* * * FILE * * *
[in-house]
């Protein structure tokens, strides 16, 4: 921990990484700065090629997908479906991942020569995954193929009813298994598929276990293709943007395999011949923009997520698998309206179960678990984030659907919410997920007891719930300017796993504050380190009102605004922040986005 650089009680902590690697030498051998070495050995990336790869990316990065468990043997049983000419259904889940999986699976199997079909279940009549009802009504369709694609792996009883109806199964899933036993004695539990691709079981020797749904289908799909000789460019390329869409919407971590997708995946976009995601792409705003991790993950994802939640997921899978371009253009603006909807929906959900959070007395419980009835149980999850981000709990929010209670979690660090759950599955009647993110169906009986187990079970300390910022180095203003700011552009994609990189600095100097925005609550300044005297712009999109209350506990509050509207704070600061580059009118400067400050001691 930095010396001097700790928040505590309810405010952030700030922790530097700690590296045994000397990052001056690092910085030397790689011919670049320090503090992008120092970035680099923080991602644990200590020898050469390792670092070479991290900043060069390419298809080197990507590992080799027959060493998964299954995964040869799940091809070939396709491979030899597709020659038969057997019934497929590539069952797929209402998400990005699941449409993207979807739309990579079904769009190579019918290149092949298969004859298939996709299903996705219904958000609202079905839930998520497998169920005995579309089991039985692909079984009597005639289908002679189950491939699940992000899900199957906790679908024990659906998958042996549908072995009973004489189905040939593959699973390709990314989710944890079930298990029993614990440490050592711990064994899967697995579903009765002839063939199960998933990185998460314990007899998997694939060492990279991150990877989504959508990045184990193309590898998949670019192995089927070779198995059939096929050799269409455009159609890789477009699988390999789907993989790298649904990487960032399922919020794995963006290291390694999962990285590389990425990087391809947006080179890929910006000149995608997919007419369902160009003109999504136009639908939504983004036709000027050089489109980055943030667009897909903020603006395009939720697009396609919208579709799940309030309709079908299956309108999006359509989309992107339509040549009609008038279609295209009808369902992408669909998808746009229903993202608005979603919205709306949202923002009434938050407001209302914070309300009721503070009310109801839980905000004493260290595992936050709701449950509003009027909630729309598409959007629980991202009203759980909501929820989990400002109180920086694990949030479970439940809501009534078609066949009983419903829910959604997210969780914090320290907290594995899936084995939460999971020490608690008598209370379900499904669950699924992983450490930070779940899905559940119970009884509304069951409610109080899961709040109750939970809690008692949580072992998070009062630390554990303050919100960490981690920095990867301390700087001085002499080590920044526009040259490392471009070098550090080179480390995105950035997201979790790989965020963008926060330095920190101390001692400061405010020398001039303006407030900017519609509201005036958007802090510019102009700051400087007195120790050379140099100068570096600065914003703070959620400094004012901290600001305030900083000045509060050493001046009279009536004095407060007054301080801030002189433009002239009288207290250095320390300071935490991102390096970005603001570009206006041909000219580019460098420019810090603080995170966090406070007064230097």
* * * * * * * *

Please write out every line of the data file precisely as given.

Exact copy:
[in-house]
């Protein structure tokens, strides 16, 4: 921990990484700065090629997908479906991942020569995954193929009813298994598929276990293709943007395999011949923009997520698998309206179960678990984030659907919410997920007891719930300017796993504050380190009102605004922040986005 650089009680902590690697030498051998070495050995990336790869990316990065468990043997049983000419259904889940999986699976199997079909279940009549009802009504369709694609792996009883109806199964899933036993004695539990691709079981020797749904289908799909000789460019390329869409919407971590997708995946976009995601792409705003991790993950994802939640997921899978371009253009603006909807929906959900959070007395419980009835149980999850981000709990929010209670979690660090759950599955009647993110169906009986187990079970300390910022180095203003700011552009994609990189600095100097925005609550300044005297712009999109209350506990509050509207704070600061580059009118400067400050001691 930095010396001097700790928040505590309810405010952030700030922790530097700690590296045994000397990052001056690092910085030397790689011919670049320090503090992008120092970035680099923080991602644990200590020898050469390792670092070479991290900043060069390419298809080197990507590992080799027959060493998964299954995964040869799940091809070939396709491979030899597709020659038969057997019934497929590539069952797929209402998400990005699941449409993207979807739309990579079904769009190579019918290149092949298969004859298939996709299903996705219904958000609202079905839930998520497998169920005995579309089991039985692909079984009597005639289908002679189950491939699940992000899900199957906790679908024990659906998958042996549908072995009973004489189905040939593959699973390709990314989710944890079930298990029993614990440490050592711990064994899967697995579903009765002839063939199960998933990185998460314990007899998997694939060492990279991150990877989504959508990045184990193309590898998949670019192995089927070779198995059939096929050799269409455009159609890789477009699988390999789907993989790298649904990487960032399922919020794995963006290291390694999962990285590389990425990087391809947006080179890929910006000149995608997919007419369902160009003109999504136009639908939504983004036709000027050089489109980055943030667009897909903020603006395009939720697009396609919208579709799940309030309709079908299956309108999006359509989309992107339509040549009609008038279609295209009808369902992408669909998808746009229903993202608005979603919205709306949202923002009434938050407001209302914070309300009721503070009310109801839980905000004493260290595992936050709701449950509003009027909630729309598409959007629980991202009203759980909501929820989990400002109180920086694990949030479970439940809501009534078609066949009983419903829910959604997210969780914090320290907290594995899936084995939460999971020490608690008598209370379900499904669950699924992983450490930070779940899905559940119970009884509304069951409610109080899961709040109750939970809690008692949580072992998070009062630390554990303050919100960490981690920095990867301390700087001085002499080590920044526009040259490392471009070098550090080179480390995105950035997201979790790989965020963008926060330095920190101390001692400061405010020398001039303006407030900017519609509201005036958007802090510019102009700051400087007195120790050379140099100068570096600065914003703070959620400094004012901290600001305030900083000045509060050493001046009279009536004095407060007054301080801030002189433009002239009288207290250095320390300071935490991102390096970005603001570009206006041909000219580019460098420019810090603080995170966090406070007064230097």